United States District Court, D. Maryland
February 3, 2015
ADRIAN L. DOWNING, #334998 Petitioner,
KATHLEEN GREEN, Respondent.
RICHARD D. BENNETT, District Judge.
Pending is Adrian Downing's ("Downing") Petition for Writ of Habeas corpus filed pursuant to 28 U.S.C. § 2241. Downing claims his constitutional rights have been violated because after the Maryland Parole Commission ("MPC") approved his delayed release, it failed to issue an Order of Parole. As relief, he seeks his immediate release. Respondent, by her counsel has filed an Answer. Downing, who is an inmate at Eastern Correctional Institution, was granted an opportunity to reply, but has not done so. (ECF 5). After considering the filings, this Court deems a hearing unnecessary. See Local Rule 105.6 (D. Md. 2014). For reasons to follow, the Petition will be DISMISSED WITHOUT PREJUDICE.
Downing claims that on February 28, 2013, MPC approved Downing's delayed release for March 2014. (ECF 1, pp. 2-3). On October 8, 2013, Downing pled guilty to a disciplinary infraction that was reported to MPC. (ECF 1, p. 4). Downing has not filed any petitions in state court raising the issues contained in the instant Petition. (ECF, 4, Ex. 1).
This Petition is subject to the exhaustion requirement of 28 U.S.C. § 2254(b), which applies to petitions filed pursuant to 28 U.S.C. § 2241. See Francis v. Henderson, 425 U.S. 536, 538 (1976) ("This Court has long recognized that in some circumstances considerations of comity and concerns for the orderly administration of criminal justice require a federal court to forgo the exercise of its habeas corpus power."); see also Timms v. Johns, 627 F.3d 525, 531 (4th Cir. 2010) (applying exhaustion requirements to 2241 petition challenging civil commitment). Thus, before seeking federal habeas corpus relief, a petitioner must exhaust each claim presented by pursuing remedies available in state court. See Rose v. Lundy, 455 U.S. 509, 521 (1982). Each claim must be fairly presented to the state courts; this means presenting both the operative facts and controlling legal principles. See Baker v. Corcoran, 220 F.3d 276, 289 (4th Cir. 2000) (citations omitted). The state courts must be afforded the first opportunity to review federal constitutional challenges to state convictions in order to preserve the role of the state courts in protecting federally guaranteed rights. See Preiser v. Rodriguez, 411 U.S. 475, 491 (1973).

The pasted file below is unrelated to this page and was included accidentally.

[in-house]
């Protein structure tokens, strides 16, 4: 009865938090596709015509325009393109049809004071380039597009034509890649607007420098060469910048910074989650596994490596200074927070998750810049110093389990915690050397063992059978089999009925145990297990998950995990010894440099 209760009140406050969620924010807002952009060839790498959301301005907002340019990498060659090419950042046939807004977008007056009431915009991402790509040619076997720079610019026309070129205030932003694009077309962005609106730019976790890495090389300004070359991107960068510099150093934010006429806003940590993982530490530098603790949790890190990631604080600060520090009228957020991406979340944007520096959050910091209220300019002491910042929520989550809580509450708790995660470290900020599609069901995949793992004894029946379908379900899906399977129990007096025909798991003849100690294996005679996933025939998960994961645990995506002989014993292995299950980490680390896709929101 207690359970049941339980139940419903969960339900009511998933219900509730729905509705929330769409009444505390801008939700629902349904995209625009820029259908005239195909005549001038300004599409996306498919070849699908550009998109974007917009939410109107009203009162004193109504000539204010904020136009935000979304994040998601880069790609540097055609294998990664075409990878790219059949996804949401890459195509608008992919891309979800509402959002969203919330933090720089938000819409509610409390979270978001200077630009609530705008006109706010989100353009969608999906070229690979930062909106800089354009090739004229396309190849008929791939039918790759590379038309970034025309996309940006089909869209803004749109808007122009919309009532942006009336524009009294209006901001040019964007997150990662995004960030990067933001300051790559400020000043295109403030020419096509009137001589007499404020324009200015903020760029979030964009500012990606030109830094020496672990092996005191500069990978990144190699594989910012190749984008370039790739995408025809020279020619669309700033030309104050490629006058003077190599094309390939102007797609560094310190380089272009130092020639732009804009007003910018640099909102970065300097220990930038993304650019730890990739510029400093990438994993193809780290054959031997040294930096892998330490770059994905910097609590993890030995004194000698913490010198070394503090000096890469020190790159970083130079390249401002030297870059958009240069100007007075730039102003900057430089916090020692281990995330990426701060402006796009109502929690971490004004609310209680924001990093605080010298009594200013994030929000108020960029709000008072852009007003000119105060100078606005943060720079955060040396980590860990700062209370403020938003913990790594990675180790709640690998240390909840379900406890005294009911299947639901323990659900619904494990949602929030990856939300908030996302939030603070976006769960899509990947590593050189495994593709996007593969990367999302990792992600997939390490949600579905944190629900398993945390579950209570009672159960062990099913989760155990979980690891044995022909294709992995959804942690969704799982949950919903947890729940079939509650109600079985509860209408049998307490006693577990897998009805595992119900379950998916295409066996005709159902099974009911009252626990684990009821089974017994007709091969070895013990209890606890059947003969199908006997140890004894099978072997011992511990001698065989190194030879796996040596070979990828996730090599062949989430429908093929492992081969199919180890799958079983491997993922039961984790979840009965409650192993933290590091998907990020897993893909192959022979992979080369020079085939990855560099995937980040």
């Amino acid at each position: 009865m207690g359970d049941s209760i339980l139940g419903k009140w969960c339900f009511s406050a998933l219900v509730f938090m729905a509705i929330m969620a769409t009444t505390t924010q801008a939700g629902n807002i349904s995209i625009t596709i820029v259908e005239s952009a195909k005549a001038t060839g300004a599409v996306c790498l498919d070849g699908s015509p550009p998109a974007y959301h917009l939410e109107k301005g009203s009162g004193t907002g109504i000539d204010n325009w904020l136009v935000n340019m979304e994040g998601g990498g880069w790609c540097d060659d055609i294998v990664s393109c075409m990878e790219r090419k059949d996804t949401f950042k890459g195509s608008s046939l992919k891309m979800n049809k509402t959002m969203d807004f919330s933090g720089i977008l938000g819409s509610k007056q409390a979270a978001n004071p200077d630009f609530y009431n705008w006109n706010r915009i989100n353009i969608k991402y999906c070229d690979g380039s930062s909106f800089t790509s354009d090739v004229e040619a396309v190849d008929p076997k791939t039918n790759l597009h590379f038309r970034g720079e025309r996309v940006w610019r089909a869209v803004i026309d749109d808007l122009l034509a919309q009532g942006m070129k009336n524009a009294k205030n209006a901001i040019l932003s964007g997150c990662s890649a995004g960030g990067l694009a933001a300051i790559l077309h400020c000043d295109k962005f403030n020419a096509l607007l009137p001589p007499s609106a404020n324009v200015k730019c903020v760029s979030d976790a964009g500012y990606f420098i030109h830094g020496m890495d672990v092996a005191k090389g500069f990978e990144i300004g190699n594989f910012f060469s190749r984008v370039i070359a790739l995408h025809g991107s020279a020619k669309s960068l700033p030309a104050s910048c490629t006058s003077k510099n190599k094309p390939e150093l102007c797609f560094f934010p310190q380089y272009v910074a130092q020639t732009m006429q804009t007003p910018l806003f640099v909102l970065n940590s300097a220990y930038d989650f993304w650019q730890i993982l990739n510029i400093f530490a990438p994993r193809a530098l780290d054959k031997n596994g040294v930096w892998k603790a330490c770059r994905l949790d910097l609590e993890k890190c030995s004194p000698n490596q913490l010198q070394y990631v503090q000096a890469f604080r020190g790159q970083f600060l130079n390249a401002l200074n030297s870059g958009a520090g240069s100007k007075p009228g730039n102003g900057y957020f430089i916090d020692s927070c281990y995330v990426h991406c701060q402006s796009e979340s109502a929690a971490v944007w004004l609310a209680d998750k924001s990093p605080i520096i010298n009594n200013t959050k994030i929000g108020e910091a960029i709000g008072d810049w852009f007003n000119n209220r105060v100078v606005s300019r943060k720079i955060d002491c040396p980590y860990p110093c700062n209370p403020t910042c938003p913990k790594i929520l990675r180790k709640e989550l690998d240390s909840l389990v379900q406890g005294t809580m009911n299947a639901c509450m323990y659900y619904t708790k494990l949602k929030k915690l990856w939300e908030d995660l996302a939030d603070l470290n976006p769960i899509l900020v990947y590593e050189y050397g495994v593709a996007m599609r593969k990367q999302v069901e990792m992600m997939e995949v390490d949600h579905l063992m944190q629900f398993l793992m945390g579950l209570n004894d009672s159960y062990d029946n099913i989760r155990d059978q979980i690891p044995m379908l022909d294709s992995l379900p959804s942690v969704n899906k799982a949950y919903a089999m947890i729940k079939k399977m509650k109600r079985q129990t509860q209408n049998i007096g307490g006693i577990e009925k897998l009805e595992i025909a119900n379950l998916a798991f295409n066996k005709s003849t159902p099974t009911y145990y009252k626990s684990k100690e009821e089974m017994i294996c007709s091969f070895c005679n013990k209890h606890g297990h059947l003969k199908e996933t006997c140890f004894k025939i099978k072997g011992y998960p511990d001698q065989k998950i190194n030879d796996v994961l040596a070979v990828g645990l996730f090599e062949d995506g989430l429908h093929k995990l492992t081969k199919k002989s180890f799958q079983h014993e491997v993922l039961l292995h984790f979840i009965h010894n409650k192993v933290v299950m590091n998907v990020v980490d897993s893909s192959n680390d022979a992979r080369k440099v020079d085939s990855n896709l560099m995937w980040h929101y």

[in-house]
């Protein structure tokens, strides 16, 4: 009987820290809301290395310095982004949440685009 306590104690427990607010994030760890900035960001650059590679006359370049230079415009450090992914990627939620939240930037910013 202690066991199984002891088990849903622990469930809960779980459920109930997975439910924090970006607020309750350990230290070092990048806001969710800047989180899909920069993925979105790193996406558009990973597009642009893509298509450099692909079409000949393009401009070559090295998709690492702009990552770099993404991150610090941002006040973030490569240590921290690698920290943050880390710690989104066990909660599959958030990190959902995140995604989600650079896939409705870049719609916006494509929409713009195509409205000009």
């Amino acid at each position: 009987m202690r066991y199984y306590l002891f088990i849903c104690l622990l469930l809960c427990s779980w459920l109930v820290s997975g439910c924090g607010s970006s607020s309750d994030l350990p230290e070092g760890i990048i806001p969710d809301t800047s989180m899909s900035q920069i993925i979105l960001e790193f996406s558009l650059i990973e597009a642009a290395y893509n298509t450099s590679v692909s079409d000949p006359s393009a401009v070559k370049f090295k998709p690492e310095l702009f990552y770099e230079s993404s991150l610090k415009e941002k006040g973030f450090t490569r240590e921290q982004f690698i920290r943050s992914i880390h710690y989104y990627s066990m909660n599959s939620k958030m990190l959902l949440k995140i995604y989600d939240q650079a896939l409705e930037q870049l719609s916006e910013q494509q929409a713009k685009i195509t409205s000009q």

Downing does not refute his claims are unexhausted. Specifically, he has not shown that he has filed a habeas corpus petition in state court since the approval of his delayed release and his subsequent guilty plea to a disciplinary infraction. Downing has not exhausted his claims in state court and this case will be dismissed without prejudice.
A petitioner has no absolute entitlement to appeal a district court's denial of his habeas corpus request. See 28 U.S.C. § 2253(c)(1). A Certificate of Appealability ("COA") may issue "only if the applicant has made a substantial showing of the denial of a constitutional right." Id. at § 2253(c)(2). When a district court dismisses a habeas petition solely on procedural grounds, a certificate of appealability will not issue unless the petitioner can demonstrate both "(1) that jurists of reason would find it debatable whether the petition states a valid claim of the denial of a constitutional right' and (2) that jurists of reason would find it debatable whether the district court was correct in its procedural ruling.'" Rose v. Lee, 252 F.3d 676, 684 (4th Cir. 2001) (quoting Slack v. Daniel, 529 U.S. 473, 484 (2000)). Downing does not demonstrate entitlement to a COA in this case.
This case will be dismissed without prejudice for lack of exhaustion by separate Order to follow. This Court declines to issue a Certificate of Appealability.